Step 3: Deploy

Each Helm chart deployment is treated as a release. During deployment, when Harness detects that there is a previous release for the chart, it upgrades the chart to the new release.

In your Pipeline, click Run.

The Helm chart deployment runs.

You will see Harness fetch the Helm chart. Here is an example:

Helm repository: Bitnami Helm Repo

Chart name: nginx

Chart version: 9.4.1

Helm version: V3

Repo url:

Successfully fetched values.yaml

Fetching files from helm chart repo

Helm repository: Bitnami Helm Repo

Chart name: nginx

Helm version: V3

Repo url:

Successfully fetched following files:

- nginx/.helmignore
- nginx/charts/common/.helmignore
- nginx/charts/common/templates/validations/_postgresql.tpl
- nginx/charts/common/templates/validations/_cassandra.tpl
- nginx/charts/common/templates/validations/_mongodb.tpl
- nginx/charts/common/templates/validations/_mariadb.tpl
- nginx/charts/common/templates/validations/_validations.tpl
- nginx/charts/common/templates/validations/_redis.tpl
- nginx/charts/common/templates/_ingress.tpl
- nginx/charts/common/templates/_names.tpl
- nginx/charts/common/templates/_affinities.tpl
- nginx/charts/common/templates/_storage.tpl
- nginx/charts/common/templates/_utils.tpl
- nginx/charts/common/templates/_errors.tpl
- nginx/charts/common/templates/_capabilities.tpl
- nginx/charts/common/templates/_secrets.tpl
- nginx/charts/common/templates/_warnings.tpl
- nginx/charts/common/templates/_tplvalues.tpl
- nginx/charts/common/templates/_images.tpl
- nginx/charts/common/templates/_labels.tpl
- nginx/charts/common/Chart.yaml
- nginx/charts/common/values.yaml
- nginx/charts/common/
- nginx/Chart.lock
- nginx/templates/svc.yaml
- nginx/templates/health-ingress.yaml
- nginx/templates/ldap-daemon-secrets.yaml
- nginx/templates/tls-secrets.yaml
- nginx/templates/NOTES.txt
- nginx/templates/pdb.yaml
- nginx/templates/ingress.yaml
- nginx/templates/server-block-configmap.yaml
- nginx/templates/serviceaccount.yaml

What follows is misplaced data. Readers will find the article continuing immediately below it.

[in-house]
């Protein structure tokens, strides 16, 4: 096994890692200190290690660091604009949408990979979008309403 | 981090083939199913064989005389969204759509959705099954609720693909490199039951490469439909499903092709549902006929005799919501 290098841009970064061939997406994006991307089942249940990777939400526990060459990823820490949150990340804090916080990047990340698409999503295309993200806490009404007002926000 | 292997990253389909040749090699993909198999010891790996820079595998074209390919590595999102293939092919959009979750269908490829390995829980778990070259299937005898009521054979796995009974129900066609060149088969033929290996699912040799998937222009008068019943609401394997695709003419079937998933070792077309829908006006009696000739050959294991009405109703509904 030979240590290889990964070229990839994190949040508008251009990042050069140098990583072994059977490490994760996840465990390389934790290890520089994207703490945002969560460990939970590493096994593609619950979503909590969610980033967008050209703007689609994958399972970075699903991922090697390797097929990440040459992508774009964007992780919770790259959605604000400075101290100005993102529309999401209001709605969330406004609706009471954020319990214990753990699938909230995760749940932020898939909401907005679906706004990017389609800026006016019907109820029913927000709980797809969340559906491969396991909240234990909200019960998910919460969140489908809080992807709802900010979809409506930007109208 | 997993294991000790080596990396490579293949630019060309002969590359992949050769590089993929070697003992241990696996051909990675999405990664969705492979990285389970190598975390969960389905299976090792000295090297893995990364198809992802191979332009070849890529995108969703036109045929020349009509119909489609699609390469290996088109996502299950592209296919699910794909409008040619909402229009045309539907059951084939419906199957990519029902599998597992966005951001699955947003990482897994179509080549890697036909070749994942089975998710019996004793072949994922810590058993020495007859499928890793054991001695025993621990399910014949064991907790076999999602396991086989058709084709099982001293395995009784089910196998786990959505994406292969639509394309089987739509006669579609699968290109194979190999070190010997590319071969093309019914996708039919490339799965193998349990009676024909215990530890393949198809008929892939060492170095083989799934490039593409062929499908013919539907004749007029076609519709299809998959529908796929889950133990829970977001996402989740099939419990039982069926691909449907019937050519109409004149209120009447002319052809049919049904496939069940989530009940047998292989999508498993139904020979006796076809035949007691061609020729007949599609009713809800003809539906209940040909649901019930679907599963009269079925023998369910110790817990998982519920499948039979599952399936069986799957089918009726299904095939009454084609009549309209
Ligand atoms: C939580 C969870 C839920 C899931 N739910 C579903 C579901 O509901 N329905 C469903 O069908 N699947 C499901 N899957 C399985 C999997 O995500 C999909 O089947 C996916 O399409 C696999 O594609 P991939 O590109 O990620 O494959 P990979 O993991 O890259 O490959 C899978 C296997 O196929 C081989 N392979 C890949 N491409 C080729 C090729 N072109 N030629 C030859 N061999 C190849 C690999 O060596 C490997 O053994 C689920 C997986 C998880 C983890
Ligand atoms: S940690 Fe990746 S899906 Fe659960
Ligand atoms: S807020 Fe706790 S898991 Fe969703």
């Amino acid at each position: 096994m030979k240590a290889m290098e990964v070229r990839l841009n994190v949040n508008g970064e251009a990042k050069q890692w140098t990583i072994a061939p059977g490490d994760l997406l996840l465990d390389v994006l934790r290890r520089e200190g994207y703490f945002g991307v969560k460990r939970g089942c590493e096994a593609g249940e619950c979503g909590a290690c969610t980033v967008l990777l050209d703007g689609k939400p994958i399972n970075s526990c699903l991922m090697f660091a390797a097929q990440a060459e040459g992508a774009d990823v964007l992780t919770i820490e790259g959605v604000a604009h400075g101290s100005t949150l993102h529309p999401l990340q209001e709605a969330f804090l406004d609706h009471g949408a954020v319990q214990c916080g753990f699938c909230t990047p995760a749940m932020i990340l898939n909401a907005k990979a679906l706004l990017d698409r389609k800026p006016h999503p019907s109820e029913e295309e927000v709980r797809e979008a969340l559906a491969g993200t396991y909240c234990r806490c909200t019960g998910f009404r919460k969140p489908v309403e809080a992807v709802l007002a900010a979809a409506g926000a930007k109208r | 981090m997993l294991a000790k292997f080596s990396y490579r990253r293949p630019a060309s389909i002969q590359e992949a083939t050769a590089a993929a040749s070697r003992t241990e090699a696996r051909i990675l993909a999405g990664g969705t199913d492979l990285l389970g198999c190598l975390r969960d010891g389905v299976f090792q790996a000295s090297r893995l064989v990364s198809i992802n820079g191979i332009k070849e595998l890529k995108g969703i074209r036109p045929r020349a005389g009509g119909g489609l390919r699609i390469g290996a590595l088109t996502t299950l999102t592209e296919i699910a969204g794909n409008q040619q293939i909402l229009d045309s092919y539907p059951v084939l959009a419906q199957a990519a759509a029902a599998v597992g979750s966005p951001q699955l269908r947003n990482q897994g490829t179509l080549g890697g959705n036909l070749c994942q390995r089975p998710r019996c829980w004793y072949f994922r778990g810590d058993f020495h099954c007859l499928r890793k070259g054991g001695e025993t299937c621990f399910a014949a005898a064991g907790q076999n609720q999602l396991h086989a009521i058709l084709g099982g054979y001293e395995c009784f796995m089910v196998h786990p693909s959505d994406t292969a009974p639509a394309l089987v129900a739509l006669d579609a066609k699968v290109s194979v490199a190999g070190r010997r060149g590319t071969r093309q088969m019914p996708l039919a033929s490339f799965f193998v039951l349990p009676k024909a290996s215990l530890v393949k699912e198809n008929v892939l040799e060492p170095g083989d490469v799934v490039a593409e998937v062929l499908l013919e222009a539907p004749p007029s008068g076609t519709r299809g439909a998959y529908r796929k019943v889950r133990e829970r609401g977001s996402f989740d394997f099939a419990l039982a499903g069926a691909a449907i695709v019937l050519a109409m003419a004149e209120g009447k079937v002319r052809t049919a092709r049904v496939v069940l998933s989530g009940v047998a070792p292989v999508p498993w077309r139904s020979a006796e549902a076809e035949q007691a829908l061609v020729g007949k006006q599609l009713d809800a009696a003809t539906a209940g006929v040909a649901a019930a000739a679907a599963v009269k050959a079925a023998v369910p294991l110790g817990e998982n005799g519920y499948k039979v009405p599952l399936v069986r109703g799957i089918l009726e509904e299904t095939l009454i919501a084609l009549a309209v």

- nginx/templates/hpa.yaml
- nginx/templates/servicemonitor.yaml


Next, Harness will initialize and prepare the workloads, apply the Kubernetes manifests, and wait for steady state.

In Wait for Steady State you will see the workloads deployed and the pods scaled up and running (the release name has been shortened for readability):

kubectl --kubeconfig=config get events --namespace=default --output=custom-columns=KIND:involvedObject.kind,,NAMESPACE:.involvedObject.namespace,MESSAGE:.message,REASON:.reason --watch-only

kubectl --kubeconfig=config rollout status Deployment/ --namespace=default --watch=true

Status : Waiting for deployment spec update to be observed...

Event : Deployment default Scaled up replica set to 1 ScalingReplicaSet

Status : Waiting for deployment spec update to be observed...

Status : Waiting for deployment "" rollout to finish: 0 out of

Event : ReplicaSet default Created pod: SuccessfulCreate

Status : Waiting for deployment "" rollout to finish: 0 of 1 updated replicas are available...

Event : Pod default Successfully assigned default/ to gke-doc-account-default-pool-d910b20f-argz Scheduled

Event : Pod default Pulling image "" Pulling

Event : Pod default Successfully pulled image "" in 3.495150157s Pulled

Event : Pod default Created container nginx Created

Event : Pod default Started container nginx Started

Status : deployment "" successfully rolled out


You deployment is successful.

Versioning and Rollback

Helm chart deployments support versioning and rollback in the same way as standard Kubernetes deployments.

See Kubernetes Rollback.

Option: Trigger the Pipeline on a New Chart Version

You can set up a Harness Trigger to listen on the chart repo and execute the Pipeline when a new chart version appears. See Trigger Pipelines on New Helm Chart.